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Technical Paper

Thermo-Mechanical Analysis of a Cast Iron Exhaust Manifold: a Comparison Between the Traditional and a New Methodology

2010-04-12
2010-01-0498
Thermo-structural analysis of components is usually carried out by means of two FE models, one that solves the thermal problem and one that, using the results of the thermal model, computes strains and stresses. The interaction between the two models is based on the superposition principle, but it means that the mutual effects and the non-linearities between the two physical problems are neglected. In this paper a multiphysics approach based on the Cell Method is proposed and it is applied to a time dependent thermo-mechanical case study represented by an exhaust manifold simulacrum: the coupled thermal and mechanical problems are solved in an unique run, giving the opportunity to take into account mutual effects. Comparing the results with the traditional FE analysis the advantages in terms of accuracy and computational time achieved through the proposed methodology are highlighted.
Technical Paper

The Influence of Crankcase Clearance Volume on Two-Stroke S.I. Engine Performance

1999-09-28
1999-01-3331
The performance of two-stroke spark-ignition engines is greatly influenced by the scavenging process The variation of the crankcase clearance volume has here been investigated as a method for engine-load reduction. This method allows the reduction of the load without throttling or only by partial throttling with a theoretical increase of the engine efficiency. A comparison of two methods (air throttling and crankcase clearance volume variation) has therefore been carried out. The reduction of pumping work, due to the use of the variable crankcase clearance volume, has not always caused a consequent reduction of the specific fuel consumption. This is mainly due to deterioration of the scavenging process and to the occurrence of pre-ignition which occur above all at light loads.
Technical Paper

Real-Time Predictive Modeling of Combustion and NOx Formation in Diesel Engines Under Transient Conditions

2012-04-16
2012-01-0899
The present work has the aim of developing a fast approach for the predictive calculation of in-cylinder combustion temperatures and NOx formation in diesel engines, under steady state and transient conditions. The model has been tested on a PC, and found to require very little computational time, thus suggesting it could be implemented in the ECU (Engine Control Unit) of engines for model-based control tasks. The method starts with the low-throughput predictive combustion model that was previously developed by the authors, which allows the predictive estimation of the heat-release rate and of the in-cylinder pressure trace to be made on the basis of the injection parameters and of a few quantities measured by the ECU, such as the intake manifold pressure and temperature.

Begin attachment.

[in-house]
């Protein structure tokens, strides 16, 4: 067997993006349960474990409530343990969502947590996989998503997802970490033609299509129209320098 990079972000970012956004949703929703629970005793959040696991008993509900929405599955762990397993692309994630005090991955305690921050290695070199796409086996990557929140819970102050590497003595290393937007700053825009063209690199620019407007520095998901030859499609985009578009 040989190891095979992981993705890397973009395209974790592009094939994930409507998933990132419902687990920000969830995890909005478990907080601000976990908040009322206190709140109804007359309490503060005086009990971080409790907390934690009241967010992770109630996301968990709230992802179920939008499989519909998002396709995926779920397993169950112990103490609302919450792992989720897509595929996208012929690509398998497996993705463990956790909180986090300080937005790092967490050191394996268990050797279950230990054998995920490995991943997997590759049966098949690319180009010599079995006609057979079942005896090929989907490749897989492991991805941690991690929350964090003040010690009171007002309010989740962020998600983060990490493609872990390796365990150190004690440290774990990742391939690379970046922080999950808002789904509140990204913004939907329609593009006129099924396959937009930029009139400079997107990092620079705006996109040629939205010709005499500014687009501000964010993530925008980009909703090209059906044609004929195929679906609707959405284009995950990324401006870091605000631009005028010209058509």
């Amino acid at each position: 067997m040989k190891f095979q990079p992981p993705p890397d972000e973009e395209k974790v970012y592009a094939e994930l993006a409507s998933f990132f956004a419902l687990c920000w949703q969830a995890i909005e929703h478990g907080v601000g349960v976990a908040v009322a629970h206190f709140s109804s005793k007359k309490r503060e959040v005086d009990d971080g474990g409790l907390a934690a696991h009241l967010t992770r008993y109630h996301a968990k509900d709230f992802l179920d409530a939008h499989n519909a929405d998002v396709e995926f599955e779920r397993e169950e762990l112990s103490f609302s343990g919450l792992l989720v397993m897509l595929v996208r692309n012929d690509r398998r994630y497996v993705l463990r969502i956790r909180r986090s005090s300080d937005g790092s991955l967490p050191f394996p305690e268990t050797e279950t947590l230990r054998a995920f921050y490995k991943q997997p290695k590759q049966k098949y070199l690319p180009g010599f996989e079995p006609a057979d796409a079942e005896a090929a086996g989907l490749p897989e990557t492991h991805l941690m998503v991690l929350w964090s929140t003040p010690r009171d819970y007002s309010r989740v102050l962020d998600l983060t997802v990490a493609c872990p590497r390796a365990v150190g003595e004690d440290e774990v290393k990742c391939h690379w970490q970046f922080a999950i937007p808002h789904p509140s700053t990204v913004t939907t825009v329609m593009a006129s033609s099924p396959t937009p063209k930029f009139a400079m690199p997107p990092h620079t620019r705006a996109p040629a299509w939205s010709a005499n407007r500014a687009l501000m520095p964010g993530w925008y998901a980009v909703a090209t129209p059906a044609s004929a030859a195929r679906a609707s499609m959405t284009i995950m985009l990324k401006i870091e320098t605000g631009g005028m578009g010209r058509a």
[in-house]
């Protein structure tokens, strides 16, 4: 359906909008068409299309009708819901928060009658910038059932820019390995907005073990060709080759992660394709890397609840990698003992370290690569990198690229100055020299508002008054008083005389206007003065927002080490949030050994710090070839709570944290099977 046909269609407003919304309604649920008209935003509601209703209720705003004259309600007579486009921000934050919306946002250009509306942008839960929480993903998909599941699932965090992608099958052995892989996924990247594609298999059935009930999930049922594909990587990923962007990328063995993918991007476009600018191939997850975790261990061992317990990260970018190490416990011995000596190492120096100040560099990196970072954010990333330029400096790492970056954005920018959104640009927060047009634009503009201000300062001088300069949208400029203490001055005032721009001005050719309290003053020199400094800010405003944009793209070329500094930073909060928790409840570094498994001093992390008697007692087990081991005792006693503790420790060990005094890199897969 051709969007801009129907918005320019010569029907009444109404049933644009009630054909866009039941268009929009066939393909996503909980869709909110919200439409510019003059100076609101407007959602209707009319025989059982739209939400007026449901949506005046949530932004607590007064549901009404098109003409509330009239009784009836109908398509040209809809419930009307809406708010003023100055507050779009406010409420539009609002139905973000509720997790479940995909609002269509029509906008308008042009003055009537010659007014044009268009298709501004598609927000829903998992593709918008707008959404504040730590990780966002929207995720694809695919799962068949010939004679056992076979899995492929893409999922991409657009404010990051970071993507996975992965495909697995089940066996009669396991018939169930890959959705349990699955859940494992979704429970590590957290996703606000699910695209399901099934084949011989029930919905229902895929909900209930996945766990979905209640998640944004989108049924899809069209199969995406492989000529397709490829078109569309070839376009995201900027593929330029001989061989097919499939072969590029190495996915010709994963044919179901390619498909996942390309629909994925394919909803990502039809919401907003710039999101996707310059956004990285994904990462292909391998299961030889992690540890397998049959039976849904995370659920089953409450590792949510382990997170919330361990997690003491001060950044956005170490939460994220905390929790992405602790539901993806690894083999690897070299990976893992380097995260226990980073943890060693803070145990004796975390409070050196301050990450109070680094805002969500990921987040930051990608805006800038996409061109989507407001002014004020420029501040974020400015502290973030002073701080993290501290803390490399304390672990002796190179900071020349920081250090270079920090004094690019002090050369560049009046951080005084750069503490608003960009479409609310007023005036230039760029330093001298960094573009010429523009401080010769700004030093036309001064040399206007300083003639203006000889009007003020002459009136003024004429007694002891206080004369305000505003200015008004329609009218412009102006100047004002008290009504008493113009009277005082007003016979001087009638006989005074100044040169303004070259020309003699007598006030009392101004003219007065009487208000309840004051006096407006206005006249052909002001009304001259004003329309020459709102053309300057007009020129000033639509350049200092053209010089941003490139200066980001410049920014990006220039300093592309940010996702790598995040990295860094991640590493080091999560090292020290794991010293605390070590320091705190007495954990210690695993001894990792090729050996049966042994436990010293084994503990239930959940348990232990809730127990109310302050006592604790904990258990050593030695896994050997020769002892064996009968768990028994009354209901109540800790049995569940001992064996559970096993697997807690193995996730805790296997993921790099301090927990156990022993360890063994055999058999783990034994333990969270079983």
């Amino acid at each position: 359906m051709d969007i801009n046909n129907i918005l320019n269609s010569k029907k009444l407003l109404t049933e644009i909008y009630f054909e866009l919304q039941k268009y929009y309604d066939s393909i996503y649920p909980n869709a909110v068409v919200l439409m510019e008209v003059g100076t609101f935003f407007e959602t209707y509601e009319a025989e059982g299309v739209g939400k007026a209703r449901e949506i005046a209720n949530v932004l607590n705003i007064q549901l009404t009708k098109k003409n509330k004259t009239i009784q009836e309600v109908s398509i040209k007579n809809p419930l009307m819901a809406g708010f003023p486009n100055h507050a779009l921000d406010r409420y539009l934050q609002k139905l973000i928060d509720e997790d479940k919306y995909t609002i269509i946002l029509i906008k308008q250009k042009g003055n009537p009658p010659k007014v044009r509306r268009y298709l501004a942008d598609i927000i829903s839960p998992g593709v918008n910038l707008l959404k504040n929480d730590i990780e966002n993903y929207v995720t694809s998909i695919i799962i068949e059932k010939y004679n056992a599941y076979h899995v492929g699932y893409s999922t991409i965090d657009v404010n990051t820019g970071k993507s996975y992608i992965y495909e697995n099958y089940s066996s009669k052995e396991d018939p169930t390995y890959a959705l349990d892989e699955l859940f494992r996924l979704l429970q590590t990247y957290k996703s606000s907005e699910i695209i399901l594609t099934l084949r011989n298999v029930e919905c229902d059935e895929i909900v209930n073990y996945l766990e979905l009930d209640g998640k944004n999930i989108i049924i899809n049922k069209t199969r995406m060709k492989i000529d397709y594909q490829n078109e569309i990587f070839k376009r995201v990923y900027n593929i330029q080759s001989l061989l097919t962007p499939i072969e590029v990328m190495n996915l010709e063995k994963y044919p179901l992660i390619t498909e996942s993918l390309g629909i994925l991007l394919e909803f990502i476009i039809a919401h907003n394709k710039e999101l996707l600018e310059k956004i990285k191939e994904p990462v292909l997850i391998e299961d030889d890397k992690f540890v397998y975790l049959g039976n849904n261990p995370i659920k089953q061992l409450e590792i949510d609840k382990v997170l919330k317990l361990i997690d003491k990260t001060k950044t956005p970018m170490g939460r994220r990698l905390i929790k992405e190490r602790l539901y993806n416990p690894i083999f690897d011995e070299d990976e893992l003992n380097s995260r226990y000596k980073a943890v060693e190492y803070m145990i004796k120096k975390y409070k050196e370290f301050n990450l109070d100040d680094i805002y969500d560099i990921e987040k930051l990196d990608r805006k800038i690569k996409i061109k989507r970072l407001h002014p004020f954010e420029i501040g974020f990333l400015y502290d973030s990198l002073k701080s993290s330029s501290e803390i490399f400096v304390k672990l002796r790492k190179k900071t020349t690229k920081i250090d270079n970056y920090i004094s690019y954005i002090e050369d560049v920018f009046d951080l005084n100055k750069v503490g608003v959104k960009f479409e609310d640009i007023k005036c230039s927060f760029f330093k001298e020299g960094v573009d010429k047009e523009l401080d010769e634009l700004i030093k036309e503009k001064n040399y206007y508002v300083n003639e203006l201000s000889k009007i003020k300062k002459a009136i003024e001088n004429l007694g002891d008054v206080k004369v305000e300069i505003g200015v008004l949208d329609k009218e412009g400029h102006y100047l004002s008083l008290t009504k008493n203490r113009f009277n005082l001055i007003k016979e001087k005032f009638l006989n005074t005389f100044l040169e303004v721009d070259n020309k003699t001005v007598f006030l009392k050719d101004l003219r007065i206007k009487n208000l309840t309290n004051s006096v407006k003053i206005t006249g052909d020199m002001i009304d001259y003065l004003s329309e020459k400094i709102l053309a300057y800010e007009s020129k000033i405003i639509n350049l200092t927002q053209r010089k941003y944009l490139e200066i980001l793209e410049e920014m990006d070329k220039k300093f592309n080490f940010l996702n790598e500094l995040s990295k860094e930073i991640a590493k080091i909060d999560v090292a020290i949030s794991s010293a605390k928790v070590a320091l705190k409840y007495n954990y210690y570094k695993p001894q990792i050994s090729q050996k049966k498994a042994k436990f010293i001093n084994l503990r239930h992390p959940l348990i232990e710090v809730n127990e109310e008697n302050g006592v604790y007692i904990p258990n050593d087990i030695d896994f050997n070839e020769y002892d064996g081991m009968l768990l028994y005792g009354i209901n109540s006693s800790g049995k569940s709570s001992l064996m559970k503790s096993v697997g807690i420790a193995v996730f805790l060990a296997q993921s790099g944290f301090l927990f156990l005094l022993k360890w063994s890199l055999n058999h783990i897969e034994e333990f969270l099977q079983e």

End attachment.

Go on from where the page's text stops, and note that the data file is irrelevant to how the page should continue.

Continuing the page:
Technical Paper

Particle Number, Size and Mass Emissions of Different Biodiesel Blends Versus ULSD from a Small Displacement Automotive Diesel Engine

2011-04-12
2011-01-0633
Experimental work was carried out on a small displacement Euro 5 automotive diesel engine alternatively fuelled with ultra low sulphur diesel (ULSD) and with two blends (30% vol.) of ULSD and of two different fatty acid methyl esters (FAME) obtained from both rapeseed methyl ester (RME) and jatropha methyl ester (JME) in order to evaluate the effects of different fuel compositions on particle number (PN) emissions. Particulate matter (PM) emissions for each fuel were characterized in terms of number and mass size distributions by means of two stage dilutions system coupled with a scanning mobility particle sizer (SMPS). Measurements were performed at three different sampling points along the exhaust system: at engine-out, downstream of the diesel oxidation catalyst (DOC) and downstream of the diesel particulate filter (DPF). Thus, it was possible to evaluate both the effects of combustion and after-treatment efficiencies on each of the tested fuels.
Technical Paper

Optimization of a Variable Geometry Exhaust System Through Design of Experiment

2008-04-14
2008-01-0675
Experimental Design methodologies have been applied in conjunction with objective functions for the optimization of the internal geometry of a rear muffler of a subcompact car equipped with a 1.4 liters displacement s.i. turbocharged engine. The muffler also features an innovative variable geometry design. The definition of an objective function summarising the silencing capability of the muffler has been driving the optimization process with the aim to reduce the tailpipe noise while maintaining acceptable pressure losses and complying with severe space constraints. Design of Experiments techniques for the reduction of experimental plans have been shown to be extremely effective to find out the optimum values of the design parameters, allowing a remarkable reduction of the time required by the design process in comparison with full factorial designs.